Six of the stories, the “Insignificant Woman” series, I call ‘semi-fictional essays’. Part essay, part story, they deal with very real ‘ordinary’ women in my life who had extraordinary effects on who I was and am today. I have altered names, details, events and even the characters themselves are composite and altered which makes the pieces at least ‘semi-fictional’ but anyone who knew these people for real will be able to recognise them through the facade.

Another series is less obvious because I haven’t titled it. ‘The Bombing Raid’, ‘Into the Dark Woods’ and ‘Terry Harvey is dead’ are all based around the same couple of characters and need to be read in order to appreciate what I’ve tried to do. There is so much of me in these stories it actually hurts to read them.

Other stories are inspired by artistic ideas. ‘A Good Match’, for instance, is in homage to my favourite Bengali writer, Rabindranath Tagore, and is a re-imagining of one of his stories. Another, ‘Her Bare, Naked Flesh’, is as a result of my early days of learning the craft of being a writer. I took a superb writing course which taught me the tricks of the trade from which I’ve made my living ever since in a variety of different areas. Possibly the hardest exercise was to write an erotic story. I don’t read erotica as a rule (I still haven’t read 50 Shades of Grey and really need to even though I already know it is trash, simply to understand more about why so many women love that series of books/movies) so this story is my one attempt at going down that line. ‘The Pendulum’ obviously takes from Poe’s ‘The Pit and the Pendulum’ although in many ways my story is perhaps the most important and relevant to my life. One day, the inspiration behind that story will be revealed and it will be a whole book in itself.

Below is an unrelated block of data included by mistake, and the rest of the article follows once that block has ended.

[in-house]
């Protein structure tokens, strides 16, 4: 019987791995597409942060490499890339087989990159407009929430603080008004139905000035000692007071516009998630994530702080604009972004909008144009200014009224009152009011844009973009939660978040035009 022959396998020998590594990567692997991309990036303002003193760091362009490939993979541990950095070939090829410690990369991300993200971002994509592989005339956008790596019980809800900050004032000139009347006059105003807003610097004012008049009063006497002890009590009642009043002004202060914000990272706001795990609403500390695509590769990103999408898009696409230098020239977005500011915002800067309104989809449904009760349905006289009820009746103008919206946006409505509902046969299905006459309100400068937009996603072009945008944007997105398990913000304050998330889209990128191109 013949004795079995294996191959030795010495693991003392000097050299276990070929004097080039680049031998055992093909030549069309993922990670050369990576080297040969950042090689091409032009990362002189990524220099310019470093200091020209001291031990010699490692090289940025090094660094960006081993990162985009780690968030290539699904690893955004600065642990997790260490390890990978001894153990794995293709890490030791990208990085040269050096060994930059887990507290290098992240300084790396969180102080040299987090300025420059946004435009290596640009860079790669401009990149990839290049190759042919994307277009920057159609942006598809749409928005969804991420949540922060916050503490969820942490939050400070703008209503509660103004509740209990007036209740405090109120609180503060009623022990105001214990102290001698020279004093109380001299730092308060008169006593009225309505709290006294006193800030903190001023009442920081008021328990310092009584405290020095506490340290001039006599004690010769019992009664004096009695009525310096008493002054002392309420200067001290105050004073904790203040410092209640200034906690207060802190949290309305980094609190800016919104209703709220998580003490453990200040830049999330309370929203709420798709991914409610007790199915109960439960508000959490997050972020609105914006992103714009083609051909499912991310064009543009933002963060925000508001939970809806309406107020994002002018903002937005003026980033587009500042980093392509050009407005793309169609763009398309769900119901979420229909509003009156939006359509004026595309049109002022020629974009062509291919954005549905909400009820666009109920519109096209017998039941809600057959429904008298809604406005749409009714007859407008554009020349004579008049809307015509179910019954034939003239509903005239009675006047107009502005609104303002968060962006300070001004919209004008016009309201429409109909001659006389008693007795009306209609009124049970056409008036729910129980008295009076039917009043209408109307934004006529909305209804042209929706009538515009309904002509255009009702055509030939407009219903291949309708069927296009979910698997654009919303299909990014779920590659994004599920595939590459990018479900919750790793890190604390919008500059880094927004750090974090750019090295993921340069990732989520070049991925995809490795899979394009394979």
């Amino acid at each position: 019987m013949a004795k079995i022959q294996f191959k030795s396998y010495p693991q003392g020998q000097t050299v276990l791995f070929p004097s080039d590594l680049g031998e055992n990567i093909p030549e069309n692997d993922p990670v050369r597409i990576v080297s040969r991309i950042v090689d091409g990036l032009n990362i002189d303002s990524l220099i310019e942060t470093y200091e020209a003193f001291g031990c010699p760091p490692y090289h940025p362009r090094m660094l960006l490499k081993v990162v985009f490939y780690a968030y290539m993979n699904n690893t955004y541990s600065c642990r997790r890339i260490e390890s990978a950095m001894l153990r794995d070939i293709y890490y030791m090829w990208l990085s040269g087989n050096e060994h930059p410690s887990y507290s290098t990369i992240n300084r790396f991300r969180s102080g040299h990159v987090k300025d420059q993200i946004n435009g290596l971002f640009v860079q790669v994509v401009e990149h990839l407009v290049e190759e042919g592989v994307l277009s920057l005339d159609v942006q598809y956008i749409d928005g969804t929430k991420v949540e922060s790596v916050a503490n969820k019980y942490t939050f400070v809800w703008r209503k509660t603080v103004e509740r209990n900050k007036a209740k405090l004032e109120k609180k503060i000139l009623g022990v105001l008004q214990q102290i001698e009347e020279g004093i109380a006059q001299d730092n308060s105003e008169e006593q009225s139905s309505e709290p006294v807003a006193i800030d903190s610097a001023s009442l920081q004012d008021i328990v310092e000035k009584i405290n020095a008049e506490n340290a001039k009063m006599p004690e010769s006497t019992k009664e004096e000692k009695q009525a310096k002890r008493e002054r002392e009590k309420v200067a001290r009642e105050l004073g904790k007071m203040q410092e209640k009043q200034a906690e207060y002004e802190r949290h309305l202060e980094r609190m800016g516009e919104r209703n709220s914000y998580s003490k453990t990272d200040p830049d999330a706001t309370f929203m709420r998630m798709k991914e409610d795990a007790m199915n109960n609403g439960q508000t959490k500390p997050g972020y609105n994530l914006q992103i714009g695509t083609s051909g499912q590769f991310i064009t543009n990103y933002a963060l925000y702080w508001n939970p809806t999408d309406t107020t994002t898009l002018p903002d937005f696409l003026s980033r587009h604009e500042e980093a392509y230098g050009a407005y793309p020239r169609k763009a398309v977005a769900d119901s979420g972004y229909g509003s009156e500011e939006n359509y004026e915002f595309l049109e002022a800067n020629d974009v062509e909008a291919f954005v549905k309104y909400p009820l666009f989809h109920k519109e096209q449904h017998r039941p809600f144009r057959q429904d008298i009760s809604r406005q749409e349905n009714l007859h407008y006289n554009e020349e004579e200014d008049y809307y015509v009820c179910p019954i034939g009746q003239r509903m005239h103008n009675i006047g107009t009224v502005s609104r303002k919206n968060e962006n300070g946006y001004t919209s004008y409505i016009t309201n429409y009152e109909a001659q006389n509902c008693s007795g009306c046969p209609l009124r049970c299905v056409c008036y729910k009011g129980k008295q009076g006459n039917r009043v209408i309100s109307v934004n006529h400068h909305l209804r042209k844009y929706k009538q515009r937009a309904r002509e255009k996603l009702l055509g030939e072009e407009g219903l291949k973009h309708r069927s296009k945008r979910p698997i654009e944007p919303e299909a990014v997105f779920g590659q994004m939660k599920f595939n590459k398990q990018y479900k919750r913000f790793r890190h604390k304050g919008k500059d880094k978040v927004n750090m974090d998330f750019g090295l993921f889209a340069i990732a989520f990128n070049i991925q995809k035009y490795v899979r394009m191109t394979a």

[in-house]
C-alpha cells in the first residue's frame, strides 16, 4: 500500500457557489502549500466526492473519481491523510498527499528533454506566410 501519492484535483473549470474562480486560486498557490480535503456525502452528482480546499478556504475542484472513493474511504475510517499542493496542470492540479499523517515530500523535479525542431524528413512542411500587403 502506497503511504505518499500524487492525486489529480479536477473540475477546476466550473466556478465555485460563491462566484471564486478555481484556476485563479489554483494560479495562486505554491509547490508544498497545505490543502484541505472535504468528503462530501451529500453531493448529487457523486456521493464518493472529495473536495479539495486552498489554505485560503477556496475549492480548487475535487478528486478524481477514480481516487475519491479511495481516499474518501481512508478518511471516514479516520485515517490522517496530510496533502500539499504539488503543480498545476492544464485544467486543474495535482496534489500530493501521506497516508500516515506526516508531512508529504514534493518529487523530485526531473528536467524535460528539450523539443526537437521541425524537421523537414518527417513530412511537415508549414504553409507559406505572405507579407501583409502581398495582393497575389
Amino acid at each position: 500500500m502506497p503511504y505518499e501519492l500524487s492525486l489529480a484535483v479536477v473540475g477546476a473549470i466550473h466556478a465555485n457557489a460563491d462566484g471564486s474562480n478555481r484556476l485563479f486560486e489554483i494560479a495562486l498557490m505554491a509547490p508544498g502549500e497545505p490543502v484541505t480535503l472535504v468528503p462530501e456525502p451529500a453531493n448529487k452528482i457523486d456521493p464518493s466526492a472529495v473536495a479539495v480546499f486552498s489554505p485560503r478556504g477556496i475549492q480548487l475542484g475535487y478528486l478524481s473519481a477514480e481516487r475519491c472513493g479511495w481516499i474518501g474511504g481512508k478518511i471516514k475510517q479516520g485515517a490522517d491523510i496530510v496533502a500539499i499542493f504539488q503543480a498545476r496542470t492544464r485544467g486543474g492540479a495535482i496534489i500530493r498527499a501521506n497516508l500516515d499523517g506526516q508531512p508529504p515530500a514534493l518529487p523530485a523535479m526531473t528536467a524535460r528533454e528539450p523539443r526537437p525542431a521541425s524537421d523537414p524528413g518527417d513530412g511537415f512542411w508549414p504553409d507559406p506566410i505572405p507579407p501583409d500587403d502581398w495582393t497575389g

A lot of the stories are written in the first person (lots of ‘I did this or that’ rather than ‘he did this or that’) but though some of them share my first name (Ken) not all of them do and none of them are truly me. I felt it only fair to fictionalise myself if I was going to do the same to others. Some stories even cover similar ground but ‘re-imagine’ the same scenarios such as the last three stories in the Adulthood section.

My personal favourite story has to be ‘The Day I died’ even though I suspect I’m going to get into lots of trouble about that one – there’s so much room for people to think they can see themselves in it!

The hardest to write? ‘Ghost’. You’ll have to read it to find out why but even now I struggle to read it. Some things are hard to remember.

You can buy ‘The Old Man on the Beach and other stories’ from Amazon. Pre-order the kindle book now and save 20% on the price!

Posted in Bangladesh, Book Review, British, Life, Writing | Tagged , , , , , , , | 6 Comments